The third pillar of Bookshare International is developing new language capabilities. This is an area of special focus for our Bookshare team. My next two blog posts will be on this topic. Our current collection includes books in Afrikaans, Arabic, French, German, Hindi, Polish, Spanish and Tamil. My second blog post in this series will describe how we are growing our Spanish-language program. While titles in English and other European languages comprise the majority of our current collection, we are also developing the capability to handle non-European script and languages so that the content may be presented in its original form in our members’ native languages. We began with Hindi and Tamil, two of the most-spoken languages in India, and have recently added Arabic, which opened up our services to countries all across the Middle East and Northern Africa. The third blog post in this series on Bookshare International will describe our adventures creating the library’s first offerings in Arabic.

Bookshare International’s balanced portfolio of developed and developing member countries enables Benetech to offer locally affordable subscriptions to our members. Revenues from developed countries such as the United Kingdom, Canada, Australia and Denmark, where subscription fees are comparable to those in the United States, help us underwrite the cost of memberships in developing world countries such as India, Ghana, Kenya and Nigeria. In fact, in these countries we are serving an even larger social mission of ameliorating a pervasive “book famine.”

We envision a future in which the world’s people with disabilities can easily access the books they need for education, employment, and full social inclusion. Our team is brimming with ideas for making that vision a reality. For instance, we would like to create a mobile version of Bookshare that would allow users with no easy access to a computer and wired Internet to benefit from our services. We would like to launch an intensive expansion of Bookshare throughout Sub-Saharan Africa, where we already have initial partnerships. We’re also looking forward to scaling Bookshare in India, where there’s now a great opportunity to revolutionize the availability of accessible materials in the wake of the newly passed Indian copyright law. With this new copyright exemption, local Indian organizations serving people with disabilities can now provide accessible formats of any book or periodical in India, much like the Chafee Amendment allows us to do in the United Sates. We’re standing by to help support these Indian organizations with the technology and services of Bookshare in pursuing these expanded digitization efforts. We would love to be the technology back-end, enabling every country to have its local equivalent of what Bookshare is in the U.S. Of course, we have many more exciting ideas for transforming the lives of millions of people who could benefit from our services.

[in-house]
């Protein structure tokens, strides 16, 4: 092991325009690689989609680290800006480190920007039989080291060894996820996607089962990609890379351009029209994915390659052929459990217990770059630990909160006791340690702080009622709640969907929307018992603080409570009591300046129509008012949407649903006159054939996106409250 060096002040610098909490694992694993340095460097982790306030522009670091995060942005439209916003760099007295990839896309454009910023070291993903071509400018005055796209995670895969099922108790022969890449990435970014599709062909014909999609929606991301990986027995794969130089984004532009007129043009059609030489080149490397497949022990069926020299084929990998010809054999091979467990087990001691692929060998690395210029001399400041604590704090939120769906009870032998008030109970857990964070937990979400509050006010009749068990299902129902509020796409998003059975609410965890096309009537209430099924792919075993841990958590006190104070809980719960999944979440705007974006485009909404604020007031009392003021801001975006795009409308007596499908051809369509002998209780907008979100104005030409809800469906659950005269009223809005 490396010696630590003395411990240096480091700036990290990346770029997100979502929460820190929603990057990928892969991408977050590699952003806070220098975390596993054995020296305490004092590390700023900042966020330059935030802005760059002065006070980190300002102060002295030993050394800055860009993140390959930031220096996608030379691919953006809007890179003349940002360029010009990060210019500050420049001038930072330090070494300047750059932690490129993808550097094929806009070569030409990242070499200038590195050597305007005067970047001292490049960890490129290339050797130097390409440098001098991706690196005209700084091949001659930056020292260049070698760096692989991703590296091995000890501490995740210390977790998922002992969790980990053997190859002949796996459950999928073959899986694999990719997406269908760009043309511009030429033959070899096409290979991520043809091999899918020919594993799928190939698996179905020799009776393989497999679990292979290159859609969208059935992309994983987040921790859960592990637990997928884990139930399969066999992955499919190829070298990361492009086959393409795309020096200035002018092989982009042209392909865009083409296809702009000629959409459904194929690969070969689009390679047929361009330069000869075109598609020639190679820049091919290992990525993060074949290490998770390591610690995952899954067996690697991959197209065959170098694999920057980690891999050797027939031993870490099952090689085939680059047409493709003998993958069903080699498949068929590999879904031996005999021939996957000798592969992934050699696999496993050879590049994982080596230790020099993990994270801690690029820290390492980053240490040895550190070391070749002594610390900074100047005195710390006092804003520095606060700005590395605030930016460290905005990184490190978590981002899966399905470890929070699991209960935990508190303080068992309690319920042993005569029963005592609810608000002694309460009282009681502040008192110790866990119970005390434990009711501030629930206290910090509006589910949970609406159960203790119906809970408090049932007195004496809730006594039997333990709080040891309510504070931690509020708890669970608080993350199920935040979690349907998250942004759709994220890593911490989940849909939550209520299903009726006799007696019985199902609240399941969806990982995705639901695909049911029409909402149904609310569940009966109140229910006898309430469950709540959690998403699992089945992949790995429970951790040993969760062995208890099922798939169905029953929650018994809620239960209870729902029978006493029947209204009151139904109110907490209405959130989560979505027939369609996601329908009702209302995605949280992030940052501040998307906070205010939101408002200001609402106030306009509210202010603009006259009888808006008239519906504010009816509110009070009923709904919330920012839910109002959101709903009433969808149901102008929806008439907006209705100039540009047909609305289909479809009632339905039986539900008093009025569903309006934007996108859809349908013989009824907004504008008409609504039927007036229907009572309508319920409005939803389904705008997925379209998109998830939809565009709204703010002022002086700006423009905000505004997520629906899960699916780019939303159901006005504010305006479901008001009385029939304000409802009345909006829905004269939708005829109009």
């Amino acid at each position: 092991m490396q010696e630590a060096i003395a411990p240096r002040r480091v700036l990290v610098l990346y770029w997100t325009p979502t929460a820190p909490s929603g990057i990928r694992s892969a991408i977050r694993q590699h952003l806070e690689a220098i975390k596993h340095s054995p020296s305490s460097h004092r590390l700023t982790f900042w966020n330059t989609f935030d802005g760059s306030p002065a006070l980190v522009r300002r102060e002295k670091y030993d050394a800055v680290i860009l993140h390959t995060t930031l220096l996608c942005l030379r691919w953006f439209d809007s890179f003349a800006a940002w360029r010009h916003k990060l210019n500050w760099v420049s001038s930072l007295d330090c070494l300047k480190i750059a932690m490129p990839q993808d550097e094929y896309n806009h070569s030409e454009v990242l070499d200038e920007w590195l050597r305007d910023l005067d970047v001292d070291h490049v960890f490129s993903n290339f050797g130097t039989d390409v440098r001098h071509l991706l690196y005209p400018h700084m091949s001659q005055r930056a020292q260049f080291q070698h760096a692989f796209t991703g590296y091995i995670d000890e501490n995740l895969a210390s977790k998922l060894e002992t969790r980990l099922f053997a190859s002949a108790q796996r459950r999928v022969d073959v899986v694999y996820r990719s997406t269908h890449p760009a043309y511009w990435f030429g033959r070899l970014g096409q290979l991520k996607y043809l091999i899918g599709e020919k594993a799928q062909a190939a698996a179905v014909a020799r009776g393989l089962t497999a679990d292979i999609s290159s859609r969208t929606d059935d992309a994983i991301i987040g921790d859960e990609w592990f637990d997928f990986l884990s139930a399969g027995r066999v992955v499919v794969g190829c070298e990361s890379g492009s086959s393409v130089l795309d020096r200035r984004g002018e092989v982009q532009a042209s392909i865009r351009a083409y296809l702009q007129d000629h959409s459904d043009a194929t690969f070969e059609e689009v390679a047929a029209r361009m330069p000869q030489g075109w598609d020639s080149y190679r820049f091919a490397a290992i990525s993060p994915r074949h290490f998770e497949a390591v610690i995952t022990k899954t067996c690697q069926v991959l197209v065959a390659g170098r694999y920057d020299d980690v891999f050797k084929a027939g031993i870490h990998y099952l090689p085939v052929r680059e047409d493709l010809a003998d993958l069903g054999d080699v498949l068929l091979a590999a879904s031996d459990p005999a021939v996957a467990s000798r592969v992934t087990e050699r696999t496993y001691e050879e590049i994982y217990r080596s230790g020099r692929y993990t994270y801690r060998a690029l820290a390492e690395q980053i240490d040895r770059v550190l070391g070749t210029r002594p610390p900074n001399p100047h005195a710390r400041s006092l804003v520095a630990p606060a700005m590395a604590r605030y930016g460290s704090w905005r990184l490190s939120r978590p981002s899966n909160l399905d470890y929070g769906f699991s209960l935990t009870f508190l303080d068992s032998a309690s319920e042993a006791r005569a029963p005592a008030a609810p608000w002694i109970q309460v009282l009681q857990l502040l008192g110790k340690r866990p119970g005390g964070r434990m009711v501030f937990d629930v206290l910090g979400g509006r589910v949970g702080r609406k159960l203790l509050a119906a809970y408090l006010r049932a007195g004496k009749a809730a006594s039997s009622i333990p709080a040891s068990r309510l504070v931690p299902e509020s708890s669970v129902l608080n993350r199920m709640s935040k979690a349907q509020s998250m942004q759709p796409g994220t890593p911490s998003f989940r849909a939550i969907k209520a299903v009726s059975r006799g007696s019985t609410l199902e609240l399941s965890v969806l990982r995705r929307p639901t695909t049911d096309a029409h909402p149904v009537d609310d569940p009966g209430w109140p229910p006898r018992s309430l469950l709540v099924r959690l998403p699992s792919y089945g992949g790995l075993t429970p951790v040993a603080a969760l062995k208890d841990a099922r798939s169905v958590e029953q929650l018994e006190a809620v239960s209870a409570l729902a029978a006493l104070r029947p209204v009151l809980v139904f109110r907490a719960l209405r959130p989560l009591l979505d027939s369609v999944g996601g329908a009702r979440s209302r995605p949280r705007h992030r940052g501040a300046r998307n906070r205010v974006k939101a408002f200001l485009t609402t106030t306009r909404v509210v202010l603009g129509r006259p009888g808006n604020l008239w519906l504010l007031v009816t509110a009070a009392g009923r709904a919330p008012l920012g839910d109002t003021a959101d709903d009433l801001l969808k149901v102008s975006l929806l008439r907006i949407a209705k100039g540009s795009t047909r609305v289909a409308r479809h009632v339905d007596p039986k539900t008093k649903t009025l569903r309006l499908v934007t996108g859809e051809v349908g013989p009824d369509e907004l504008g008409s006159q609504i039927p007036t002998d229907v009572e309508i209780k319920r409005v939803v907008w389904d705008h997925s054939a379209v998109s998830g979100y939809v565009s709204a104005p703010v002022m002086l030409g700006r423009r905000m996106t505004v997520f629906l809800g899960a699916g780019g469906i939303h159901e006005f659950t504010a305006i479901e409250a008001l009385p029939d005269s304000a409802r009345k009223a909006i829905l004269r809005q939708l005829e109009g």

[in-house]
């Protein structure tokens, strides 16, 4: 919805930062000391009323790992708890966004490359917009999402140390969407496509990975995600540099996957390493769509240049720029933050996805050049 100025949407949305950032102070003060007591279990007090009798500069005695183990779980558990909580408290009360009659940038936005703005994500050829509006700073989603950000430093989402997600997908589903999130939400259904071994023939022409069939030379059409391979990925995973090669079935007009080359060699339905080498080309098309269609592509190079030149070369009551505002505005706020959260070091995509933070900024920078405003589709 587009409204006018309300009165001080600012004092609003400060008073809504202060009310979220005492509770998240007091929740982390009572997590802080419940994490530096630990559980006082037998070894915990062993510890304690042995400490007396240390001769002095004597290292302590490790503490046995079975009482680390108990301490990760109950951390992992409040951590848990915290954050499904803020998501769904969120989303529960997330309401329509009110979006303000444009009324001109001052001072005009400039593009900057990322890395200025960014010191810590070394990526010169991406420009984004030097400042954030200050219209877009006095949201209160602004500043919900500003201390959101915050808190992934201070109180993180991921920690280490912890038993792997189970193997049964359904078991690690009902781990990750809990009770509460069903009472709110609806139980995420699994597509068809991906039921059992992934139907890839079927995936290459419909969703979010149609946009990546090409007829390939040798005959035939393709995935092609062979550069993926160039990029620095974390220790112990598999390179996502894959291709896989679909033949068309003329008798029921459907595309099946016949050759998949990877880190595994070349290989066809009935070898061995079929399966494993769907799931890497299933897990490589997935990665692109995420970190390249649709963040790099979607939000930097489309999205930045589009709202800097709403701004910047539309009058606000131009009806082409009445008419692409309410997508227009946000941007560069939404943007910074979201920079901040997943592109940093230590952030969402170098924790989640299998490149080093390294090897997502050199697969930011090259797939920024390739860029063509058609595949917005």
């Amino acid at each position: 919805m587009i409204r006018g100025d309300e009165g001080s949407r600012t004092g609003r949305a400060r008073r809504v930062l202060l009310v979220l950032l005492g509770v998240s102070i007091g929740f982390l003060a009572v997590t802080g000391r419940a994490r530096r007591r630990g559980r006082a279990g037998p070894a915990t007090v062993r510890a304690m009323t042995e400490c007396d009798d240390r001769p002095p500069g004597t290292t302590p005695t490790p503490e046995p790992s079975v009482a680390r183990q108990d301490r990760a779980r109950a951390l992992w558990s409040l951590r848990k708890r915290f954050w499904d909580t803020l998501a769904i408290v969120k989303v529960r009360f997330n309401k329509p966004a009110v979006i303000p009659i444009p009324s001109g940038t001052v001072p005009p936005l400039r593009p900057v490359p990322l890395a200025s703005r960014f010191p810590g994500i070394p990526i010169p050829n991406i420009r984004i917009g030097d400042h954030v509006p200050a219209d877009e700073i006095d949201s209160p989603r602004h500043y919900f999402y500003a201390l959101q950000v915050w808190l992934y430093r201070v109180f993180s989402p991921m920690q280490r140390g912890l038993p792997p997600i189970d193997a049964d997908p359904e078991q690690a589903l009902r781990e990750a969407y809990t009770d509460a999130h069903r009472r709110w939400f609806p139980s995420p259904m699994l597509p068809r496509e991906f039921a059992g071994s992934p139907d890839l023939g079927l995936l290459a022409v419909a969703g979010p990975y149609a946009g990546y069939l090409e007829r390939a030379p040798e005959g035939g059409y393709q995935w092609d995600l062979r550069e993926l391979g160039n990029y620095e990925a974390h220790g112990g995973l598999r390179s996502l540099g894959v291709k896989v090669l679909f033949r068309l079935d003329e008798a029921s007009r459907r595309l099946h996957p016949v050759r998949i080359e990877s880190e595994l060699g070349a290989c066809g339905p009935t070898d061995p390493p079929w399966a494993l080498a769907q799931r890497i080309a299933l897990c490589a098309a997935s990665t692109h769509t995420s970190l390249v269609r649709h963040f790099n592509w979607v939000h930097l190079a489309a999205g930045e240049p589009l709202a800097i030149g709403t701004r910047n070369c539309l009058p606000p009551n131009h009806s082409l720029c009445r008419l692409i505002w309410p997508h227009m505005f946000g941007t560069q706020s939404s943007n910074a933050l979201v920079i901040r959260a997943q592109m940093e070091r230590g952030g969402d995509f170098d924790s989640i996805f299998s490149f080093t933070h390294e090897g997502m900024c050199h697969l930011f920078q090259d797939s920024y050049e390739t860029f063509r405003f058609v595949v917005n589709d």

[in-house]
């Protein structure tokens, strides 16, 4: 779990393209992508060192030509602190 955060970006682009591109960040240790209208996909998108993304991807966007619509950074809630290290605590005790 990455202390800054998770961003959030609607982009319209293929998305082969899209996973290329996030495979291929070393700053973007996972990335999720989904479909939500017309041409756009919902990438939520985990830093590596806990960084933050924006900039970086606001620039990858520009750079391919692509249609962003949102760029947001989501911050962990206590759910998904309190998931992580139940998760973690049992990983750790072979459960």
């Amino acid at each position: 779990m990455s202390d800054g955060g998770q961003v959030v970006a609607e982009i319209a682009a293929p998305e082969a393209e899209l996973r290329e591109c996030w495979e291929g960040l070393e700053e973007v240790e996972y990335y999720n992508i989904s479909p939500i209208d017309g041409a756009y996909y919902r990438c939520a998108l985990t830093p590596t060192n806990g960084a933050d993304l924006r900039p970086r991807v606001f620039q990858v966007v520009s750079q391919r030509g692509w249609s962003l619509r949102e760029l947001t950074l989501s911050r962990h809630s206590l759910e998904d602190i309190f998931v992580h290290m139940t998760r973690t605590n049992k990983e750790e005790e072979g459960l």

Do you know any people with print disabilities living outside the United States? Make sure they know they are probably qualified to join Bookshare! We invite you to read more information about our international membership. Please consider joining us in growing Bookshare International and helping us see that the technology of accessible books serves all people who need it, regardless of where they live.